A: Doctors will not order a blood draw out of the blue; however, anyone can download an app and get tested. Most people already have smartphones, and there is a convenience factor that makes testing much more pervasive. Pancreatic cancer has a very low survival rate because it often is detected very late. Being able to make screening possibly more pervasive and accessible could be powerful. However, the issue of how people interpret the data is a concern.

 

Q: Is there anything else that you would like to mention ?

A: It is important to emphasize that not everyone who has jaundice has pancreatic cancer, and vice versa. This app does not detect all cancers; it is simply detecting a symptom of one type of cancer.

 

Reference:

Mariakakis A, et al. Proc ACM Interact Mob Wearable Ubiquitous Technol. 2017;doi:10.1145/3090085.

 

For more information:

Alex Mariakakis can be reached at University of Washington, Computer Science and Engineering, Room AC101, Paul G. Allen Center for Computer Science and Engineering, Box 352350, 185 Stevens Way, Seattle, WA, 98195; email: atm15@cs.washington.edu.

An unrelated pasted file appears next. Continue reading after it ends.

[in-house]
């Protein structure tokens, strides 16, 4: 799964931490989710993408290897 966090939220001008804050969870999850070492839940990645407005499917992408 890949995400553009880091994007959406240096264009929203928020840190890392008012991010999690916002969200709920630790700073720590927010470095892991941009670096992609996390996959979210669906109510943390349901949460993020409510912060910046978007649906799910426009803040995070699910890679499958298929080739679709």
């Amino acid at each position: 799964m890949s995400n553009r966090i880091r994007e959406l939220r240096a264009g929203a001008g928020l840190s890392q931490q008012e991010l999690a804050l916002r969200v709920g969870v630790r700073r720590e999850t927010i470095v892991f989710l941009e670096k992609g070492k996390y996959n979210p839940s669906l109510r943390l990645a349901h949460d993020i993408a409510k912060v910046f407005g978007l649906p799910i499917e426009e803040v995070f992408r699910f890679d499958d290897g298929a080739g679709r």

Disclosure: Mariakakis reports no relevant financial disclosures.

Alex Mariakakis
 

Researchers at University of Washington have developed a smartphone app designed to detect jaundice, a common early symptom of pancreatic cancer.

Investigators assessed the use of a novel app called BiliScreen, intended to capture pictures of a person’s eye and then estimate the person’s bilirubin levels.

“Jaundice is only recognizable to the naked eye in severe stages, but a ubiquitous test using computer vision and machine learning can detect milder forms of jaundice,” Alex Mariakakis, doctoral student at Paul G. Allen School of Computer Science and Engineering at University of Washington, and colleagues wrote.

Mariakakis and colleagues accounted for various lighting conditions by using BiliScreen with two different accessories: a 3-D printed box that blocks ambient lighting, and paper glasses printed with colored squares to help calibrate color.

In a cohort of 70 people, BiliScreen — when used with the 3-D box accessory — achieved a Pearson correlation coefficient of 0.89 and a mean error of -0.09 ± 2.76 mg/dL for predicting bilirubin level. Use of the app with the 3-D box accessory resulted in an 89.7% sensitivity and 96.8% specificity.